UNITED STATES of America, Plaintiff-Appellee,
Jaspal SINGH, Defendant-Appellant.
United States Court of Appeals, Ninth Circuit.
Argued and Submitted Aug. 31, 1993.
Decided Sept. 8, 1993.
5 F.3d 543
NOTICE: Ninth Circuit Rule 36-3 provides that dispositions other than opinions or orders designated for publication are not precedential and should not be cited except when relevant under the doctrines of law of the case, res judicata, or collateral estoppel.
Appeal from the United States District Court for the Northern District of California, D.C. No. CR-90-20129-JW; James Ware, District Judge, Presiding.
Before: REAVLEY,* PREGERSON, and FERNANDEZ, Circuit Judges.
Defendant Jaspal Singh was indicted in eight counts of bribery of a public official, in violation of 18 U.S.C. Sec. 201(b)(1)(c). Singh was arrested as part of a bribery investigation conducted by the Federal Bureau of Investigation ("FBI") at the Salinas Immigration and Naturalization Service ("INS") office. Ishmael Ikharo was also indicted for bribery of a public official as part of the same investigation. Before trial, Ikharo filed a motion to dismiss for outrageous governmental conduct. Singh joined. The motion was denied.
After the district court denied the motion to dismiss, a jury convicted Singh of six counts of bribery.1 On appeal, Singh asserts that the court erred in denying the motion to dismiss because the FBI investigation of bribe payments to an INS official was so outrageous that it violated the Due Process Clause of the Fifth Amendment. Singh also asserts that the district court erred in denying funds for witness expenses. We have jurisdiction under 28 U.S.C. Sec. 1291. We affirm.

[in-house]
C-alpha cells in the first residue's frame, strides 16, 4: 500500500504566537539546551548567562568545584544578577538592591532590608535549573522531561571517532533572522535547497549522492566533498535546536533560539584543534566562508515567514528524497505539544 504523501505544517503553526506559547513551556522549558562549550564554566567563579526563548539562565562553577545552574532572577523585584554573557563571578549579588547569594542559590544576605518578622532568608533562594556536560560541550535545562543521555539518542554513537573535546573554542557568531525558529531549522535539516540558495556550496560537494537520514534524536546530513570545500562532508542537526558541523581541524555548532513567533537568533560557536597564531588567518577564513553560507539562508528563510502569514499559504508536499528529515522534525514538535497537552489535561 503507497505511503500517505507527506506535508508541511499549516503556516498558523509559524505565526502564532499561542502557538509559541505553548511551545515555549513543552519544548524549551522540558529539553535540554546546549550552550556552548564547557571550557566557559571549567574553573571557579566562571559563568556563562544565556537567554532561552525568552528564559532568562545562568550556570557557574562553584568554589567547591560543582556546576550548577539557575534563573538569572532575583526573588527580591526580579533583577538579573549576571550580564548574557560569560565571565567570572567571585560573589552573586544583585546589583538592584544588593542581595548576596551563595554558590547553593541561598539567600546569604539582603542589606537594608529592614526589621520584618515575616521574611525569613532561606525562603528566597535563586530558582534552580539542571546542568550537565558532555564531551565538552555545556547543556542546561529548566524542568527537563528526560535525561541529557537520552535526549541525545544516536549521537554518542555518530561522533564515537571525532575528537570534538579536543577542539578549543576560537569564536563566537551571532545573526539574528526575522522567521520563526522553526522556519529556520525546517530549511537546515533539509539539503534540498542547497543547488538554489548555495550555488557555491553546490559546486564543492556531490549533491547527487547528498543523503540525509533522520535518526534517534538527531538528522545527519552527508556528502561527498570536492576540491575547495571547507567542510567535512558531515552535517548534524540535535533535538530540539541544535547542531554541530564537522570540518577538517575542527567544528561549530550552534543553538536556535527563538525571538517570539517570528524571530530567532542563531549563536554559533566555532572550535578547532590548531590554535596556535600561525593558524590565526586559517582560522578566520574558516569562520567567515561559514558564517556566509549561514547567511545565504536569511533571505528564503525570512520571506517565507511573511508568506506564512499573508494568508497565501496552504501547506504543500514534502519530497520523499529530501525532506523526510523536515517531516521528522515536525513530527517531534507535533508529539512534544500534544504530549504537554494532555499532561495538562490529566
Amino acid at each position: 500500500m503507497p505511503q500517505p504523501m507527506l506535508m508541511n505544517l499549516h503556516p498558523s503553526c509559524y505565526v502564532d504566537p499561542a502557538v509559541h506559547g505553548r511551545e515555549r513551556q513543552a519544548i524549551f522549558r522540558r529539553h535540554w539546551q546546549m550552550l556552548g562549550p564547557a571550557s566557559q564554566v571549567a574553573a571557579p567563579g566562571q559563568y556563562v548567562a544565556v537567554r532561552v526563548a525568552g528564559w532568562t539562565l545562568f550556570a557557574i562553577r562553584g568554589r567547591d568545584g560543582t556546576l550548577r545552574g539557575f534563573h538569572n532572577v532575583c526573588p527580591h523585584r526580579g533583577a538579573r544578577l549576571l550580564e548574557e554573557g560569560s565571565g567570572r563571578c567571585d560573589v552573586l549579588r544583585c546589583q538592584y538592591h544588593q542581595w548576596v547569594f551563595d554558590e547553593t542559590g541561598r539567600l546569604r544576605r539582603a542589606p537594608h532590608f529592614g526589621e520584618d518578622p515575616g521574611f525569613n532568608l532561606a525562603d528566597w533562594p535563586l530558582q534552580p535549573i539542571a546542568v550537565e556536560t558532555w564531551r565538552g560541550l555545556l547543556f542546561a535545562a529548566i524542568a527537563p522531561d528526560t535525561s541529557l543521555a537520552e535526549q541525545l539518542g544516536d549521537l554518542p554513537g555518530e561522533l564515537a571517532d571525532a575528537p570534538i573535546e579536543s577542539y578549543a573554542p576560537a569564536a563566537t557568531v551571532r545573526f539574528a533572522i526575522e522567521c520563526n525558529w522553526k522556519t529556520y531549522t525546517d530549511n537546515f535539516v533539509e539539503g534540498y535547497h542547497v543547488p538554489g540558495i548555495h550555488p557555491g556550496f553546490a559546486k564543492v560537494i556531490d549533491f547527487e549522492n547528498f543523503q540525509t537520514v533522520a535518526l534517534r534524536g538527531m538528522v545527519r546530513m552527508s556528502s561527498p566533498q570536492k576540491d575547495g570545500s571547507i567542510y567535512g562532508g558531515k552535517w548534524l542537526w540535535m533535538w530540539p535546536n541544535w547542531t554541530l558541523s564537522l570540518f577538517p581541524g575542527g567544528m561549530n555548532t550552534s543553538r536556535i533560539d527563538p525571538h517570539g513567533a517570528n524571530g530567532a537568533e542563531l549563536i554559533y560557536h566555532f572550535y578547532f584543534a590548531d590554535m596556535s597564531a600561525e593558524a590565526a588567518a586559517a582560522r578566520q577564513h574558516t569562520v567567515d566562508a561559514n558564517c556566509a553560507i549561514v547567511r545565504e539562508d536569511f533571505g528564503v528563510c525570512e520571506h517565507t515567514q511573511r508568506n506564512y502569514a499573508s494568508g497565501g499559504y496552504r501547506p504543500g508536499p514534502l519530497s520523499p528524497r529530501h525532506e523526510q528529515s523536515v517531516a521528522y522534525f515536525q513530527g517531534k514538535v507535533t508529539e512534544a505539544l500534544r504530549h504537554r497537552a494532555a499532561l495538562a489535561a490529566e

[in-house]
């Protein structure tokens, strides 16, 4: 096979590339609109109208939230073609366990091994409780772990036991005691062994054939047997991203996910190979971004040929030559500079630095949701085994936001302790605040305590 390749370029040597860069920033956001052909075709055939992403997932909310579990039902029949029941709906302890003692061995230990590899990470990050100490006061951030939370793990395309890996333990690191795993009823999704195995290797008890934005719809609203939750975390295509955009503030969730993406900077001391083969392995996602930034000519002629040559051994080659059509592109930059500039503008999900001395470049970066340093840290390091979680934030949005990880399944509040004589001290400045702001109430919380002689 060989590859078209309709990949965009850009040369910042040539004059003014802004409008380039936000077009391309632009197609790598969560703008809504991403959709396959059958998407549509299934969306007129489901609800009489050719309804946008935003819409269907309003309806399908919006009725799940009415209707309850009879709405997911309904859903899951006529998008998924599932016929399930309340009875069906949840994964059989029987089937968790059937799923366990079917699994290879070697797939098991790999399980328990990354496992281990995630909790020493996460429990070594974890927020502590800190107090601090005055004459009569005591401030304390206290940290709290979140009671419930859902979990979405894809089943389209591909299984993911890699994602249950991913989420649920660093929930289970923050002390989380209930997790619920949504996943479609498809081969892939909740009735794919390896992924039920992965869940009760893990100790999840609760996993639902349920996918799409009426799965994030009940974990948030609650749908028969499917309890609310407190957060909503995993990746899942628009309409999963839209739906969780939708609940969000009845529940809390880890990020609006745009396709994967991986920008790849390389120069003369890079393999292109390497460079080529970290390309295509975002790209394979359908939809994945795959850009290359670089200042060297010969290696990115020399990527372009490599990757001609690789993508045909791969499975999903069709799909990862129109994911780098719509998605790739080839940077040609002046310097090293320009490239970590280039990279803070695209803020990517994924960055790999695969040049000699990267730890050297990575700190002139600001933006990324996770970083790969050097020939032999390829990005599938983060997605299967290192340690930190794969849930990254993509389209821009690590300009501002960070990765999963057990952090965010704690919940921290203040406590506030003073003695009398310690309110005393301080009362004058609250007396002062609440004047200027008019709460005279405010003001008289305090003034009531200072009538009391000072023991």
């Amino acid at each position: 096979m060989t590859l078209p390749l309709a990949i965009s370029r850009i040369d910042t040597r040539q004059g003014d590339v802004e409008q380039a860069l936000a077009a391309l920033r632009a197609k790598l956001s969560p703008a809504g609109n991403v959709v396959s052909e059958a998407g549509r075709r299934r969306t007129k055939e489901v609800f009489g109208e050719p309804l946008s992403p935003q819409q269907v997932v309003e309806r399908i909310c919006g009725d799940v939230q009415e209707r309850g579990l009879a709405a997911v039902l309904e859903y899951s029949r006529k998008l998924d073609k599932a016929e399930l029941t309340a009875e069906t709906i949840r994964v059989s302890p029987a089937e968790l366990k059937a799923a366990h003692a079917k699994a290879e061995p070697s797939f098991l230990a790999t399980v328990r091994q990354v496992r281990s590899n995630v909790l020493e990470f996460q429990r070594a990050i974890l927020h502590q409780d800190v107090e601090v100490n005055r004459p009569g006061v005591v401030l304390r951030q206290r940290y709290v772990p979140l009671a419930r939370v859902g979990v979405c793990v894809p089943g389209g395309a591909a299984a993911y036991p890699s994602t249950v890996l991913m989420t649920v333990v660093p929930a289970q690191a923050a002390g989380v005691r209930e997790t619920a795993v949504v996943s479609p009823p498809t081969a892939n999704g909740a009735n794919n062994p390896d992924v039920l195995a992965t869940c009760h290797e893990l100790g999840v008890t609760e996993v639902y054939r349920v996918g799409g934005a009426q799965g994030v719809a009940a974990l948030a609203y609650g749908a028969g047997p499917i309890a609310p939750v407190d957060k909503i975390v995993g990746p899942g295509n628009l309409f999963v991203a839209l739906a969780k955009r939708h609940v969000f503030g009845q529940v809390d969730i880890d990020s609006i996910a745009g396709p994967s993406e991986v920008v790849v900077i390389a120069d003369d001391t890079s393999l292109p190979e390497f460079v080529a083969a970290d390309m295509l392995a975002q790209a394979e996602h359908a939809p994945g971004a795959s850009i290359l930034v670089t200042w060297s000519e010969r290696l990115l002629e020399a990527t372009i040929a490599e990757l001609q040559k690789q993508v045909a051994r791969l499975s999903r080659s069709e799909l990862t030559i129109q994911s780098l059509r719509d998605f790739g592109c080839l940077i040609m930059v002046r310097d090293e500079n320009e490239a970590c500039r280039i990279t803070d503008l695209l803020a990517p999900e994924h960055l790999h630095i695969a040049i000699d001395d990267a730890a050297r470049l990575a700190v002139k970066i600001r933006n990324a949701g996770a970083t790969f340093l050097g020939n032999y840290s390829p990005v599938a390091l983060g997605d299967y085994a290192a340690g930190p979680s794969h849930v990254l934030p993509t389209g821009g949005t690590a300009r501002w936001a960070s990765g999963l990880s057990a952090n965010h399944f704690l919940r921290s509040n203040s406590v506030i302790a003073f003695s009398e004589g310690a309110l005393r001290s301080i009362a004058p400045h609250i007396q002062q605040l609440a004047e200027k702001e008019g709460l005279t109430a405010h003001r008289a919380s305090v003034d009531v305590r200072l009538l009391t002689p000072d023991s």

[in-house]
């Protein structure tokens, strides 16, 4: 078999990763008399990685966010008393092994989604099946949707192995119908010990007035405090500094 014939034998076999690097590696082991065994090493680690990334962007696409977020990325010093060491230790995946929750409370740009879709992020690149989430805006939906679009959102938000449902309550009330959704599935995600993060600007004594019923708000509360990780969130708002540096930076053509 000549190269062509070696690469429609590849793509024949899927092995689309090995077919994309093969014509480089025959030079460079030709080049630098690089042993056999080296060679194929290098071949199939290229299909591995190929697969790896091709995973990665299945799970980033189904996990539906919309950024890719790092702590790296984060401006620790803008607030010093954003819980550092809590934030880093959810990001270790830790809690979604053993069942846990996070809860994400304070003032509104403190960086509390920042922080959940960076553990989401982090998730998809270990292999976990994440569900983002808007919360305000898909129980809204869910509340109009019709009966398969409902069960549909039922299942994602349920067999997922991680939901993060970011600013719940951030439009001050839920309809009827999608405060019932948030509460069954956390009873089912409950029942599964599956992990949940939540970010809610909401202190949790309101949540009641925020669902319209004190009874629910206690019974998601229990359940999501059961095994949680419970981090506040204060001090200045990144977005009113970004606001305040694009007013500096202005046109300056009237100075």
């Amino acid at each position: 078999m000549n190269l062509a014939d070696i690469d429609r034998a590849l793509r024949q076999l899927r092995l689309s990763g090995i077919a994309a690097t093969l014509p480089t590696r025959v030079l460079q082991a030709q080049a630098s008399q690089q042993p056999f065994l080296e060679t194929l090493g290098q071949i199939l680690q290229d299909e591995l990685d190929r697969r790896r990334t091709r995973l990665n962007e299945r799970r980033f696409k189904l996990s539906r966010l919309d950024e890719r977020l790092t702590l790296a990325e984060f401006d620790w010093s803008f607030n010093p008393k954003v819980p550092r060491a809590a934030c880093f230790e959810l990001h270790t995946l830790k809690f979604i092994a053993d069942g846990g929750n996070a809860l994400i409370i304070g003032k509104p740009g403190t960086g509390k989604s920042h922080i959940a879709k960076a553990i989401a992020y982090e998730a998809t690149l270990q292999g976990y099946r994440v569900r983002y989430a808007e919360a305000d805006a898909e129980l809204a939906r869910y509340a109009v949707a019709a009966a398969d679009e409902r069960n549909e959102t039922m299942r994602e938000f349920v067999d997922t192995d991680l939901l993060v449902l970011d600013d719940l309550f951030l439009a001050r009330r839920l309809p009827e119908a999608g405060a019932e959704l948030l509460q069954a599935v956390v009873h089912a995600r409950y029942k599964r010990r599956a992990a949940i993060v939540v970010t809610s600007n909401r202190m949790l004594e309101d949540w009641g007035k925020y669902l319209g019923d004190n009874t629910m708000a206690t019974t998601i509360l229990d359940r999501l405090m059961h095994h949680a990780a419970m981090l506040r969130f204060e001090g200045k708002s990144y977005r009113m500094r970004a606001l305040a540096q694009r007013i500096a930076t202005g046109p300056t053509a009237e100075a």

In June 1990, two men approached Gregory Ward, the Chief Legalization Officer in the INS office in Salinas, California, and offered him bribes in exchange for work authorization permits for East Indian immigrants. Ward reported the attempted bribe to his supervisors, who notified the FBI. The FBI decided to set up an undercover investigation and enlisted Ward to pose as a corrupt government official to determine the scope and organization, if any, of the criminal activity.
Ward began accepting bribes from the two men who had originally approached him.2 However, as word spread throughout the East Indian immigrant community that a high-ranking INS official was accepting bribes in exchange for work permits, hundreds of East Indians came to the Salinas INS office to obtain work permits. By September 1990, one-to-two hundred people gathered daily outside the Salinas office. By October, the crowd had swelled to five-to-six hundred people each day. When the investigation ended in mid-October, the government had taken in over $1.5 million in bribes and issued approximately 1300 illegal work permits.
On September 7, 1990, Singh, an East Indian immigrant, telephoned Ward to complain about the bribe situation. Singh and Ward agreed to meet. At this meeting, Singh and Ward discussed the bribe situation. Singh then made the first of several payments to Ward in exchange for work authorization permits.3 Thereafter, Singh was arrested, charged, and convicted of bribery of a public official, in violation of 18 U.S.C. Sec. 201(b)(1)(c).
I. Outrageous Governmental Conduct
Singh asserts that the district court erred in denying his motion to dismiss for outrageous governmental conduct because the FBI's use of a government official to solicit bribes in exchange for work permits was a violation of "fundamental fairness, shocking to the universal sense of justice." United States v. Russell, 411 U.S. 423, 432 (1973) (quoting Kinsella v. United States, 361 U.S. 234, 246 (1960)). We review de novo whether the governmental conduct at issue violates Singh's due process rights. United States v. Garza-Juarez, 992 F.2d 896, 903 (9th Cir.1993).
Circuit courts have reversed convictions due to outrageous governmental conduct in only two cases: Greene v. United States, 454 F.2d 783 (9th Cir.1971), and United States v. Twigg, 588 F.2d 373 (3d Cir.1978).